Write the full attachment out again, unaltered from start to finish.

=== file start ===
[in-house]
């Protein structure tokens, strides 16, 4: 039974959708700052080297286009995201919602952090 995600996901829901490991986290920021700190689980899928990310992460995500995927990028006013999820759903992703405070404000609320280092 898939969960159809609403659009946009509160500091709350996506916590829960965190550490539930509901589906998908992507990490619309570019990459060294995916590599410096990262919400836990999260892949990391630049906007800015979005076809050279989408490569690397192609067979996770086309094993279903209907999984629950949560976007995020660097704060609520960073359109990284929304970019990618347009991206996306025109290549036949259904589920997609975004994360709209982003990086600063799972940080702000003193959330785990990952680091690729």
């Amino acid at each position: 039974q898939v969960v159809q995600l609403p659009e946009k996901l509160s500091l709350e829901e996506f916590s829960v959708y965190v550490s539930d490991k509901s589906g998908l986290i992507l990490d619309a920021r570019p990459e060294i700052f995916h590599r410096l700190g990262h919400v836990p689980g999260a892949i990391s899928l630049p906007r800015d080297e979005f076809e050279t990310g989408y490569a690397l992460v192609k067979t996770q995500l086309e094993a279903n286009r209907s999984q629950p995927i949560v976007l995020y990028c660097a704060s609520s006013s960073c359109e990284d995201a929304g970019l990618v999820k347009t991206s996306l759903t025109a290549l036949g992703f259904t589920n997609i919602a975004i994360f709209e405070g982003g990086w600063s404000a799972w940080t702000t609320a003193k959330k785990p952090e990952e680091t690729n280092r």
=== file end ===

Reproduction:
[in-house]
């Protein structure tokens, strides 16, 4: 039974959708700052080297286009995201919602952090 995600996901829901490991986290920021700190689980899928990310992460995500995927990028006013999820759903992703405070404000609320280092 898939969960159809609403659009946009509160500091709350996506916590829960965190550490539930509901589906998908992507990490619309570019990459060294995916590599410096990262919400836990999260892949990391630049906007800015979005076809050279989408490569690397192609067979996770086309094993279903209907999984629950949560976007995020660097704060609520960073359109990284929304970019990618347009991206996306025109290549036949259904589920997609975004994360709209982003990086600063799972940080702000003193959330785990990952680091690729």
């Amino acid at each position: 039974q898939v969960v159809q995600l609403p659009e946009k996901l509160s500091l709350e829901e996506f916590s829960v959708y965190v550490s539930d490991k509901s589906g998908l986290i992507l990490d619309a920021r570019p990459e060294i700052f995916h590599r410096l700190g990262h919400v836990p689980g999260a892949i990391s899928l630049p906007r800015d080297e979005f076809e050279t990310g989408y490569a690397l992460v192609k067979t996770q995500l086309e094993a279903n286009r209907s999984q629950p995927i949560v976007l995020y990028c660097a704060s609520s006013s960073c359109e990284d995201a929304g970019l990618v999820k347009t991206s996306l759903t025109a290549l036949g992703f259904t589920n997609i919602a975004i994360f709209e405070g982003g990086w600063s404000a799972w940080t702000t609320a003193k959330k785990p952090e990952e680091t690729n280092r």